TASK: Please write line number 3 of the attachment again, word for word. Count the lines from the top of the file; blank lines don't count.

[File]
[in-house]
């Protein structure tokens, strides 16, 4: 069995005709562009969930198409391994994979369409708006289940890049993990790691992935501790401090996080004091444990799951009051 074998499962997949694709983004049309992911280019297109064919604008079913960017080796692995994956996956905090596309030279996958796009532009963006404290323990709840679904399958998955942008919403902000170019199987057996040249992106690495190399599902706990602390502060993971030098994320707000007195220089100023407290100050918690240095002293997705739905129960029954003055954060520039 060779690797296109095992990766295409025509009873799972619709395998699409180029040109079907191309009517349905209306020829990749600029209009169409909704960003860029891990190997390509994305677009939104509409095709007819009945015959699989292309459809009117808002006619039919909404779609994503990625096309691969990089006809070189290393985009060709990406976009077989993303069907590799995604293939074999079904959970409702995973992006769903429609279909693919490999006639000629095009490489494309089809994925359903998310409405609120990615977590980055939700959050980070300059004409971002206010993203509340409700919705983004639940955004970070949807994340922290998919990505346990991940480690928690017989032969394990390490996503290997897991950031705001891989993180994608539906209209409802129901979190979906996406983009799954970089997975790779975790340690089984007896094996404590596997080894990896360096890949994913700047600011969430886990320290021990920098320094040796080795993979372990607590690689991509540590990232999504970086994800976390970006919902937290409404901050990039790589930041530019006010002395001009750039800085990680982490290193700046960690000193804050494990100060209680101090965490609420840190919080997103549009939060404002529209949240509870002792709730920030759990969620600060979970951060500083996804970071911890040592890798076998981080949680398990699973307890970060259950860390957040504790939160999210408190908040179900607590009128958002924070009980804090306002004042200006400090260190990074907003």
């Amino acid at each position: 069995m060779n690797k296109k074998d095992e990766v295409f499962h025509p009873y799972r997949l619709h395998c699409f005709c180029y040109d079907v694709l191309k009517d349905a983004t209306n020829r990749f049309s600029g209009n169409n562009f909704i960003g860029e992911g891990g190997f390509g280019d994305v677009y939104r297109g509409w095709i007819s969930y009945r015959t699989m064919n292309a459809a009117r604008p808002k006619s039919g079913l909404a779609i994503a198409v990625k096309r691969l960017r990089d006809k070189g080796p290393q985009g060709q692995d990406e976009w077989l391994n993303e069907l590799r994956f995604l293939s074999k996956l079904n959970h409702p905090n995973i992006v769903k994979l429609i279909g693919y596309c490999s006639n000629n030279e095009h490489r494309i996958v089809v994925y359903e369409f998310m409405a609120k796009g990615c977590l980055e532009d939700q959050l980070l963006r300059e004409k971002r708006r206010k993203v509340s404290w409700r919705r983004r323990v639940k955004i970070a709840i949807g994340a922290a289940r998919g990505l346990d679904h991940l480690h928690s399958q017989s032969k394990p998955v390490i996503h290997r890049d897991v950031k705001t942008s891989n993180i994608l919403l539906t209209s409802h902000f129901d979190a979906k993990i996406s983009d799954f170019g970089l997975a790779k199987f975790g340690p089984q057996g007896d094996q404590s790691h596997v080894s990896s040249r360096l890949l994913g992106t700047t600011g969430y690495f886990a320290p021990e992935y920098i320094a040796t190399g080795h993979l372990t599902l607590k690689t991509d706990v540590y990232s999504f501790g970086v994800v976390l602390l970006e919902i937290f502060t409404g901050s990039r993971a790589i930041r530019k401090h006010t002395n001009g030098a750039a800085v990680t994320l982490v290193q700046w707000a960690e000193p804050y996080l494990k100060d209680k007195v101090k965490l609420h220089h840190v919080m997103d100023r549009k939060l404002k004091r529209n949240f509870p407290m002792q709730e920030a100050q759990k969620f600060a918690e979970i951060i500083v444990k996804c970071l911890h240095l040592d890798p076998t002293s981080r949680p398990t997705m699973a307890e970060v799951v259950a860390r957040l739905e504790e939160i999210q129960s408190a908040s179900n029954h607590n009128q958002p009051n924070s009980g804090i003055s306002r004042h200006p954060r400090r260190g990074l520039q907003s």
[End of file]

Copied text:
């Amino acid at each position: 069995m060779n690797k296109k074998d095992e990766v295409f499962h025509p009873y799972r997949l619709h395998c699409f005709c180029y040109d079907v694709l191309k009517d349905a983004t209306n020829r990749f049309s600029g209009n169409n562009f909704i960003g860029e992911g891990g190997f390509g280019d994305v677009y939104r297109g509409w095709i007819s969930y009945r015959t699989m064919n292309a459809a009117r604008p808002k006619s039919g079913l909404a779609i994503a198409v990625k096309r691969l960017r990089d006809k070189g080796p290393q985009g060709q692995d990406e976009w077989l391994n993303e069907l590799r994956f995604l293939s074999k996956l079904n959970h409702p905090n995973i992006v769903k994979l429609i279909g693919y596309c490999s006639n000629n030279e095009h490489r494309i996958v089809v994925y359903e369409f998310m409405a609120k796009g990615c977590l980055e532009d939700q959050l980070l963006r300059e004409k971002r708006r206010k993203v509340s404290w409700r919705r983004r323990v639940k955004i970070a709840i949807g994340a922290a289940r998919g990505l346990d679904h991940l480690h928690s399958q017989s032969k394990p998955v390490i996503h290997r890049d897991v950031k705001t942008s891989n993180i994608l919403l539906t209209s409802h902000f129901d979190a979906k993990i996406s983009d799954f170019g970089l997975a790779k199987f975790g340690p089984q057996g007896d094996q404590s790691h596997v080894s990896s040249r360096l890949l994913g992106t700047t600011g969430y690495f886990a320290p021990e992935y920098i320094a040796t190399g080795h993979l372990t599902l607590k690689t991509d706990v540590y990232s999504f501790g970086v994800v976390l602390l970006e919902i937290f502060t409404g901050s990039r993971a790589i930041r530019k401090h006010t002395n001009g030098a750039a800085v990680t994320l982490v290193q700046w707000a960690e000193p804050y996080l494990k100060d209680k007195v101090k965490l609420h220089h840190v919080m997103d100023r549009k939060l404002k004091r529209n949240f509870p407290m002792q709730e920030a100050q759990k969620f600060a918690e979970i951060i500083v444990k996804c970071l911890h240095l040592d890798p076998t002293s981080r949680p398990t997705m699973a307890e970060v799951v259950a860390r957040l739905e504790e939160i999210q129960s408190a908040s179900n029954h607590n009128q958002p009051n924070s009980g804090i003055s306002r004042h200006p954060r400090r260190g990074l520039q907003s």